The journalist Ben Goldacre has a favourite saying, and now the title of one his books: “I think you’ll find it’s a little more complicated than that.” It applies to many things, but most of all to politics.
We ask a lot of our politicians. They work long days, and unless they escape somewhere far away, they’re never really on holiday. Family life is difficult and the divorce rate is high. A UK MP’s salary, currently £84,000, seems high, but that’s not so high if we’re trying to attract candidates who have already proved themselves highly competent in their own fields. At least it’s not if we expect them to give up their second jobs and become full-time MPs.
Once upon a time, the great majority of MPs were lawyers, doctors, farmers, journalists, trade union officials and so on, who were allowed to continue their extra-parliamentary activities so long as it didn’t interfere with their Commons work. I accept that there were MPs who effectively treated Westminster as their second job, and that wasn’t right. However, Parliament now seems filled with full-time career politicians, which can have unintended consequences. Some of those consequences are being seen now.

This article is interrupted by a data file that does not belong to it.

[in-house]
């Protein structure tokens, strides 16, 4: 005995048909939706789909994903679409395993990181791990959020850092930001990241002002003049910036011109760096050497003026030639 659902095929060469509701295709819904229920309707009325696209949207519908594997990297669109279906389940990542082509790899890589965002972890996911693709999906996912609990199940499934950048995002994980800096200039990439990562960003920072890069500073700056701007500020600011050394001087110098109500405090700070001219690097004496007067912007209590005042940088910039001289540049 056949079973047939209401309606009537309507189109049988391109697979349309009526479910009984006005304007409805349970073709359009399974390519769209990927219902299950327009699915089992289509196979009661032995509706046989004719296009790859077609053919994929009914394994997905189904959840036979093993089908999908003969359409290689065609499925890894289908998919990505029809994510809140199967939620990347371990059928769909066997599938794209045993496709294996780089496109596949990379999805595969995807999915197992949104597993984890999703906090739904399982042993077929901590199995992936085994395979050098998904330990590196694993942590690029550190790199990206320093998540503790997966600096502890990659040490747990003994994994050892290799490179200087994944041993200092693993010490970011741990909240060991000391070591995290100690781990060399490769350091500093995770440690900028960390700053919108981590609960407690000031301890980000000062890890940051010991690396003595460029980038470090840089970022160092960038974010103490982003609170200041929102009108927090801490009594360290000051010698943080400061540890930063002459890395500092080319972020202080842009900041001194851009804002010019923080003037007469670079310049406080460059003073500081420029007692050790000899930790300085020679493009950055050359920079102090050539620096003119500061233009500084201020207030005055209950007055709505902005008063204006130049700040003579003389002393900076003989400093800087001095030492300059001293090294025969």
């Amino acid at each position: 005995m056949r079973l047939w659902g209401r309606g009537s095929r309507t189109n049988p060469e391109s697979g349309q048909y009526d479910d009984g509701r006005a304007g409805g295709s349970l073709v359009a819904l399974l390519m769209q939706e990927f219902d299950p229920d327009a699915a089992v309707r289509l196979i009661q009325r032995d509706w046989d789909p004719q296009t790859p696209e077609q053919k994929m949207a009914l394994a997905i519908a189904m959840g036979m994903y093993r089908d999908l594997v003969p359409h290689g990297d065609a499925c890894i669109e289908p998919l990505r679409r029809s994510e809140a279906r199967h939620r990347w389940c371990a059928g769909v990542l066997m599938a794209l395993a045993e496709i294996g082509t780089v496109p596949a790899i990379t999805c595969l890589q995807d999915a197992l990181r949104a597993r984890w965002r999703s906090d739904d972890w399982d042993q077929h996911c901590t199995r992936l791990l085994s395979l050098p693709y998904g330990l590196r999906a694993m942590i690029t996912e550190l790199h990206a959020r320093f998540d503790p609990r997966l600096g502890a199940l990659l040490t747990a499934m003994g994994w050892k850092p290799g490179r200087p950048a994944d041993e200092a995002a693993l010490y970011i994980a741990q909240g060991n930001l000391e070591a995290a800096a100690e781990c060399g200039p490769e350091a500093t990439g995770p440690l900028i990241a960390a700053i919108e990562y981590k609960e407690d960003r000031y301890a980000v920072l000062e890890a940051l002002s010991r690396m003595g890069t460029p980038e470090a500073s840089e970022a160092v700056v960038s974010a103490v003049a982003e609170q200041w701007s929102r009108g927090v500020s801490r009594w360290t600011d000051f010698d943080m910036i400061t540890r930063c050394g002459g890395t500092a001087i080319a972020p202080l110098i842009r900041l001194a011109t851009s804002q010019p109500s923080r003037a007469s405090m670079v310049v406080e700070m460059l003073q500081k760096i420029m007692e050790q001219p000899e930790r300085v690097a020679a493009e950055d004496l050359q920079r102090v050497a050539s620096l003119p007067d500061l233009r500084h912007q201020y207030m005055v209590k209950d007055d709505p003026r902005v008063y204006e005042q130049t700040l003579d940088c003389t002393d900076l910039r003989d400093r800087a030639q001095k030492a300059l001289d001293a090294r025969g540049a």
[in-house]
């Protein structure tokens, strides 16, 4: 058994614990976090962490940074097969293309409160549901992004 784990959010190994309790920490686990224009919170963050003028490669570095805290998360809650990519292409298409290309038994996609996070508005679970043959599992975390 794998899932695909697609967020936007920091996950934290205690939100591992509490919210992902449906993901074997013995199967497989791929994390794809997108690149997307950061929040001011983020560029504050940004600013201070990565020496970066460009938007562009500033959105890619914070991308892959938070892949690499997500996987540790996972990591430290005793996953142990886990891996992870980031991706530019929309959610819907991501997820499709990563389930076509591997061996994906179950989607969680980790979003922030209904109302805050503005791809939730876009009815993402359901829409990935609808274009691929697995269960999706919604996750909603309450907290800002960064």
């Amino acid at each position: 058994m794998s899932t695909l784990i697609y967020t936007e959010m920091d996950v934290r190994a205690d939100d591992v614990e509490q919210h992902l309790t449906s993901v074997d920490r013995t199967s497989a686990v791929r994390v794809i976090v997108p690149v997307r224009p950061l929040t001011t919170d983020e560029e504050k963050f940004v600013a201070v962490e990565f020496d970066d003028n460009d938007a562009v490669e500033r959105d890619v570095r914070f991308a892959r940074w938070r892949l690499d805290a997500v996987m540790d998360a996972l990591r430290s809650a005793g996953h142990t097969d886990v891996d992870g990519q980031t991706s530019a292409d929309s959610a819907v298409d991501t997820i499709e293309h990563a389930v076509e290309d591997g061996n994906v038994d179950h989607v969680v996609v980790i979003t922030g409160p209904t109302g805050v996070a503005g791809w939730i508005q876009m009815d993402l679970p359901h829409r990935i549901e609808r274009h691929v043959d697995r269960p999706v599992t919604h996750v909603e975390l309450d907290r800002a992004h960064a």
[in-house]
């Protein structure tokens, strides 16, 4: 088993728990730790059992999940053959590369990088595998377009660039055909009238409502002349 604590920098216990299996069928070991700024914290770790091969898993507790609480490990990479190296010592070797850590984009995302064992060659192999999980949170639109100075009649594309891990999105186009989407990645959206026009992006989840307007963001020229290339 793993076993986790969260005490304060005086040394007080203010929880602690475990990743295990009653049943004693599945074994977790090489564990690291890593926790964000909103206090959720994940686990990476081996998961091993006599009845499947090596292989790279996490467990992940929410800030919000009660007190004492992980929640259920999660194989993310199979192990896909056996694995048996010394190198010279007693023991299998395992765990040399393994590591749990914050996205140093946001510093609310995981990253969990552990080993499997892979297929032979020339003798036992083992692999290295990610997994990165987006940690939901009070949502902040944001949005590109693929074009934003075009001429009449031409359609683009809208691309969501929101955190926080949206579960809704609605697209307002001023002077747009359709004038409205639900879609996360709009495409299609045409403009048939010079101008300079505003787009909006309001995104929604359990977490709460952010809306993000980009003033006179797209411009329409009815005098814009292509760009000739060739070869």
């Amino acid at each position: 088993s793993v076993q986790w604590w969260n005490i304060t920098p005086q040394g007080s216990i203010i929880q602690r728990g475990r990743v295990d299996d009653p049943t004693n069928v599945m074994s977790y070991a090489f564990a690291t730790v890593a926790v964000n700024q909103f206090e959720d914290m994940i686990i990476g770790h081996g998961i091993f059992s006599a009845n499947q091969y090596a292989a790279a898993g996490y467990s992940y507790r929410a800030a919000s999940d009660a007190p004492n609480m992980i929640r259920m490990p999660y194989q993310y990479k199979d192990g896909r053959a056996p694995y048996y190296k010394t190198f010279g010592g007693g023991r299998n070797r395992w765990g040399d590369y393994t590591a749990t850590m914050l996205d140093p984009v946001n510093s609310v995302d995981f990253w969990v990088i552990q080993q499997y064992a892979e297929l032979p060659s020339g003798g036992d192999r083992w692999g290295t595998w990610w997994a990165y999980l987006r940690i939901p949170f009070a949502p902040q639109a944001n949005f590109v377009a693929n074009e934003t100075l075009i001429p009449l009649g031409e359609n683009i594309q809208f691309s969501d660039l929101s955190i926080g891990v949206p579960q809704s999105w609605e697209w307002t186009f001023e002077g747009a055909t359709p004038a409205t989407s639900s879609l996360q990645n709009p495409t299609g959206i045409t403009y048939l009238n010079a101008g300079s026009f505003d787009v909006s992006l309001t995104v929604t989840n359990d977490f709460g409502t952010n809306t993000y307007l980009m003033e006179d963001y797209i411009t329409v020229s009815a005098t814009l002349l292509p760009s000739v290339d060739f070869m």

Nowadays, if an MP loses his or her seat at an election, they’re unemployed. Out of a job. On the dole, receiving benefits. There’s a short three-month parachute payment, but after that…? If there’s a landslide defeat, and many MPs suddenly all come onto the labour market at the same time, it can be really hard to find work. When the Conservatives were swept out of office in 1997, half of all the defeated MPs were still out of work six months later. Some lost their homes. It’s a genuinely scary prospect for an MP. As the Tory MP Charles Walker put it, “There’s nothing so ‘ex’ as an ex-MP.” That’s particularly the case in today’s job market.
So they’ll do anything they can to stop becoming ‘ex’. If that means defending the indefensible, they’ll do it. If it means supporting some dimwit to become party leader, they’ll do it. If they’re asked questions on party policy by media journalists, they’ll talk gibberish in support of the party line rather than give the honest, considered answer they’d really prefer to offer.
Most MPs – of all parties – are usually described by their constituents as “hard-working on behalf of their constituents”. They enjoy attending uncontroversial local events, or helping individual constituents with housing or financial problems. I can’t imagine they enjoy being ordered to give open public support to tripe.
Many of these MPs know there should be an election. They’ve had enough, but they’ve nowhere to go, the inevitable result of our insistence that politicians work full time. Perhaps the time has come to provide a softer landing for ex-MPs. It’s not the first thing that comes into your head when you look at the current circus act that calls itself Westminster politics. But it’s a little more complicated than that.